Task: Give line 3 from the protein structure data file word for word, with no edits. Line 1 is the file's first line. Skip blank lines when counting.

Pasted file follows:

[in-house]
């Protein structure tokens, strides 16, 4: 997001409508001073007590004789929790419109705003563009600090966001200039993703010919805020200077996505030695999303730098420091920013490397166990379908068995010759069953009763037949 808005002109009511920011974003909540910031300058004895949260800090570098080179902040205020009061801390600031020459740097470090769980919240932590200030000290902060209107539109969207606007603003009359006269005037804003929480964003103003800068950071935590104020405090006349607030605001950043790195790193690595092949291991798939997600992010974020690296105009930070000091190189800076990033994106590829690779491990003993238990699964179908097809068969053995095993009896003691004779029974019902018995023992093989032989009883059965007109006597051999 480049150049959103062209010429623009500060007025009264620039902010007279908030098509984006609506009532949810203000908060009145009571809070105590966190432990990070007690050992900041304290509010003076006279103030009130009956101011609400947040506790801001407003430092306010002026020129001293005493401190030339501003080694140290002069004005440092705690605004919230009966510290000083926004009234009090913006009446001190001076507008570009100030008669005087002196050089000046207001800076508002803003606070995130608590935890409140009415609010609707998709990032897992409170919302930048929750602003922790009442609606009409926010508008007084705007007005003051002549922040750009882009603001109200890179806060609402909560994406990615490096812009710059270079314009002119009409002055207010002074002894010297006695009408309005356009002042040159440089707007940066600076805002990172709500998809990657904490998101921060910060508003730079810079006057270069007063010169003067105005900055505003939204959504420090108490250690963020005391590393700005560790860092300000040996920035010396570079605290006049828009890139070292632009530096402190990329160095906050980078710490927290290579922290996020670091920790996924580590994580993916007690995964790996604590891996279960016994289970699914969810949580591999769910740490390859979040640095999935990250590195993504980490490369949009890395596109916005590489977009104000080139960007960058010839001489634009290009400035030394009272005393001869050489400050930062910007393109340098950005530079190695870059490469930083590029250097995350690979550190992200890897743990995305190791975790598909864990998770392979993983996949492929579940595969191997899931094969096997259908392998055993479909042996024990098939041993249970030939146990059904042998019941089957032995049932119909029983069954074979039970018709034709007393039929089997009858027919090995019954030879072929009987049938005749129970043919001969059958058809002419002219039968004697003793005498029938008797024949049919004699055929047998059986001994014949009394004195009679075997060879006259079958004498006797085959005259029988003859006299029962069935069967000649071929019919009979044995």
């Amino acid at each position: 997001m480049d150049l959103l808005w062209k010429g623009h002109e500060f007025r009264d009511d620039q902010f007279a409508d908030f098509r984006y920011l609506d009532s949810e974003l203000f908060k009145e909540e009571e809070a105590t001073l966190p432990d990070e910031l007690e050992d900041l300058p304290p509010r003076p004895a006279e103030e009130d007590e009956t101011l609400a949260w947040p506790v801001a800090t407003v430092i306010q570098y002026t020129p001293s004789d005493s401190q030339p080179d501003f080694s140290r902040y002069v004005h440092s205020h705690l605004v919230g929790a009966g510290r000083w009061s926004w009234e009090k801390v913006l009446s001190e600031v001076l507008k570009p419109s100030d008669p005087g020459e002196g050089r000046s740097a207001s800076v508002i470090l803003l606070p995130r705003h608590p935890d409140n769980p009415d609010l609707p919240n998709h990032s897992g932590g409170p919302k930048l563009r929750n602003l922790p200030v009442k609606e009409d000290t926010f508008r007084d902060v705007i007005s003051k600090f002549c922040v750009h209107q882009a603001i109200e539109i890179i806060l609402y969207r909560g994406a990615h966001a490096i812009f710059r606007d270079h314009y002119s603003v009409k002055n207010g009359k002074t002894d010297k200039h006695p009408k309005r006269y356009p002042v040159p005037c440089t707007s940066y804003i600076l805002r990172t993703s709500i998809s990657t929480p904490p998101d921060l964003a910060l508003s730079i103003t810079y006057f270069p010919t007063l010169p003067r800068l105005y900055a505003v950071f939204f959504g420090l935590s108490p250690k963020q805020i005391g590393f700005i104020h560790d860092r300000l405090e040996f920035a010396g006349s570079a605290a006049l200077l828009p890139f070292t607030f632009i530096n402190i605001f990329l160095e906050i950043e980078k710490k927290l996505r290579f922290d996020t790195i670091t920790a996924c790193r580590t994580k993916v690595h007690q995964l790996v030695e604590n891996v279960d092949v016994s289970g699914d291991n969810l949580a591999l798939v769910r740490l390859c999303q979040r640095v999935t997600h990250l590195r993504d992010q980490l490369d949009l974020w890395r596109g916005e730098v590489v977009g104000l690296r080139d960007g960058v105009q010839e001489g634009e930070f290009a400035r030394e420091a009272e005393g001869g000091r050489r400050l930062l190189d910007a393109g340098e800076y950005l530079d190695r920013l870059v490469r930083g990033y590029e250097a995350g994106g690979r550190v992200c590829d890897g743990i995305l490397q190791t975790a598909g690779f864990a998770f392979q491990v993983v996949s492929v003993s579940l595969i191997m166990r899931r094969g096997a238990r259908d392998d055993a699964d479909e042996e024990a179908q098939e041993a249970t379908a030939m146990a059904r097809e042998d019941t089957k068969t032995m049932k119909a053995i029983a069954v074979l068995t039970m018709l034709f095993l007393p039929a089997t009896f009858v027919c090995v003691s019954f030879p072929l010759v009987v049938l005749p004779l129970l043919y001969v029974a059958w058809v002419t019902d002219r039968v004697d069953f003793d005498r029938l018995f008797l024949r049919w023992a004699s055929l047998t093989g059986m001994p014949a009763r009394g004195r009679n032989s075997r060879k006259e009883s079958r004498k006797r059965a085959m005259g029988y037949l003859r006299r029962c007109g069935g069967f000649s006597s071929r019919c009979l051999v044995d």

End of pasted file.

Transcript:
């Amino acid at each position: 997001m480049d150049l959103l808005w062209k010429g623009h002109e500060f007025r009264d009511d620039q902010f007279a409508d908030f098509r984006y920011l609506d009532s949810e974003l203000f908060k009145e909540e009571e809070a105590t001073l966190p432990d990070e910031l007690e050992d900041l300058p304290p509010r003076p004895a006279e103030e009130d007590e009956t101011l609400a949260w947040p506790v801001a800090t407003v430092i306010q570098y002026t020129p001293s004789d005493s401190q030339p080179d501003f080694s140290r902040y002069v004005h440092s205020h705690l605004v919230g929790a009966g510290r000083w009061s926004w009234e009090k801390v913006l009446s001190e600031v001076l507008k570009p419109s100030d008669p005087g020459e002196g050089r000046s740097a207001s800076v508002i470090l803003l606070p995130r705003h608590p935890d409140n769980p009415d609010l609707p919240n998709h990032s897992g932590g409170p919302k930048l563009r929750n602003l922790p200030v009442k609606e009409d000290t926010f508008r007084d902060v705007i007005s003051k600090f002549c922040v750009h209107q882009a603001i109200e539109i890179i806060l609402y969207r909560g994406a990615h966001a490096i812009f710059r606007d270079h314009y002119s603003v009409k002055n207010g009359k002074t002894d010297k200039h006695p009408k309005r006269y356009p002042v040159p005037c440089t707007s940066y804003i600076l805002r990172t993703s709500i998809s990657t929480p904490p998101d921060l964003a910060l508003s730079i103003t810079y006057f270069p010919t007063l010169p003067r800068l105005y900055a505003v950071f939204f959504g420090l935590s108490p250690k963020q805020i005391g590393f700005i104020h560790d860092r300000l405090e040996f920035a010396g006349s570079a605290a006049l200077l828009p890139f070292t607030f632009i530096n402190i605001f990329l160095e906050i950043e980078k710490k927290l996505r290579f922290d996020t790195i670091t920790a996924c790193r580590t994580k993916v690595h007690q995964l790996v030695e604590n891996v279960d092949v016994s289970g699914d291991n969810l949580a591999l798939v769910r740490l390859c999303q979040r640095v999935t997600h990250l590195r993504d992010q980490l490369d949009l974020w890395r596109g916005e730098v590489v977009g104000l690296r080139d960007g960058v105009q010839e001489g634009e930070f290009a400035r030394e420091a009272e005393g001869g000091r050489r400050l930062l190189d910007a393109g340098e800076y950005l530079d190695r920013l870059v490469r930083g990033y590029e250097a995350g994106g690979r550190v992200c590829d890897g743990i995305l490397q190791t975790a598909g690779f864990a998770f392979q491990v993983v996949s492929v003993s579940l595969i191997m166990r899931r094969g096997a238990r259908d392998d055993a699964d479909e042996e024990a179908q098939e041993a249970t379908a030939m146990a059904r097809e042998d019941t089957k068969t032995m049932k119909a053995i029983a069954v074979l068995t039970m018709l034709f095993l007393p039929a089997t009896f009858v027919c090995v003691s019954f030879p072929l010759v009987v049938l005749p004779l129970l043919y001969v029974a059958w058809v002419t019902d002219r039968v004697d069953f003793d005498r029938l018995f008797l024949r049919w023992a004699s055929l047998t093989g059986m001994p014949a009763r009394g004195r009679n032989s075997r060879k006259e009883s079958r004498k006797r059965a085959m005259g029988y037949l003859r006299r029962c007109g069935g069967f000649s006597s071929r019919c009979l051999v044995d």